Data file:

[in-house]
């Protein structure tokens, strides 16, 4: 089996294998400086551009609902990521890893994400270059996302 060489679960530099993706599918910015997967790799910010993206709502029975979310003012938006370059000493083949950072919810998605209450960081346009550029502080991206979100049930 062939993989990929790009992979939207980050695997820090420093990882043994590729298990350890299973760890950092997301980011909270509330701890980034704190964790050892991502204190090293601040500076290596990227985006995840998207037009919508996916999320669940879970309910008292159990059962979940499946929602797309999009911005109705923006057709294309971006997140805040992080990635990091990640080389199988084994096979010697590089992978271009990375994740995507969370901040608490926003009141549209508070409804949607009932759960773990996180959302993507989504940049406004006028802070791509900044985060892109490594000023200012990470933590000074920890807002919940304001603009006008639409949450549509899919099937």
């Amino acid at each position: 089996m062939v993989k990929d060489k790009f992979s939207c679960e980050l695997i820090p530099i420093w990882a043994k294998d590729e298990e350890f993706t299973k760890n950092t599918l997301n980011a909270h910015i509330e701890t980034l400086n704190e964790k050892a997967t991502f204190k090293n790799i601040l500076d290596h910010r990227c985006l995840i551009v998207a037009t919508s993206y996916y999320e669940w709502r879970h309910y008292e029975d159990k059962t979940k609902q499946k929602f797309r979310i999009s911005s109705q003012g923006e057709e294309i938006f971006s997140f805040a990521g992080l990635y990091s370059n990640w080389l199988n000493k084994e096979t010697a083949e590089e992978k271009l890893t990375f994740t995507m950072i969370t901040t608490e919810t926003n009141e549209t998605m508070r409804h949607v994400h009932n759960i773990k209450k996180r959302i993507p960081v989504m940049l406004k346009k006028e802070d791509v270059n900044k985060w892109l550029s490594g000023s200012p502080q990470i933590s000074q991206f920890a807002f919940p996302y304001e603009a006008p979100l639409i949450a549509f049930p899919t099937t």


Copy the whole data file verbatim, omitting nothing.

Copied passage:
[in-house]
């Protein structure tokens, strides 16, 4: 089996294998400086551009609902990521890893994400270059996302 060489679960530099993706599918910015997967790799910010993206709502029975979310003012938006370059000493083949950072919810998605209450960081346009550029502080991206979100049930 062939993989990929790009992979939207980050695997820090420093990882043994590729298990350890299973760890950092997301980011909270509330701890980034704190964790050892991502204190090293601040500076290596990227985006995840998207037009919508996916999320669940879970309910008292159990059962979940499946929602797309999009911005109705923006057709294309971006997140805040992080990635990091990640080389199988084994096979010697590089992978271009990375994740995507969370901040608490926003009141549209508070409804949607009932759960773990996180959302993507989504940049406004006028802070791509900044985060892109490594000023200012990470933590000074920890807002919940304001603009006008639409949450549509899919099937």
């Amino acid at each position: 089996m062939v993989k990929d060489k790009f992979s939207c679960e980050l695997i820090p530099i420093w990882a043994k294998d590729e298990e350890f993706t299973k760890n950092t599918l997301n980011a909270h910015i509330e701890t980034l400086n704190e964790k050892a997967t991502f204190k090293n790799i601040l500076d290596h910010r990227c985006l995840i551009v998207a037009t919508s993206y996916y999320e669940w709502r879970h309910y008292e029975d159990k059962t979940k609902q499946k929602f797309r979310i999009s911005s109705q003012g923006e057709e294309i938006f971006s997140f805040a990521g992080l990635y990091s370059n990640w080389l199988n000493k084994e096979t010697a083949e590089e992978k271009l890893t990375f994740t995507m950072i969370t901040t608490e919810t926003n009141e549209t998605m508070r409804h949607v994400h009932n759960i773990k209450k996180r959302i993507p960081v989504m940049l406004k346009k006028e802070d791509v270059n900044k985060w892109l550029s490594g000023s200012p502080q990470i933590s000074q991206f920890a807002f919940p996302y304001e603009a006008p979100l639409i949450a549509f049930p899919t099937t």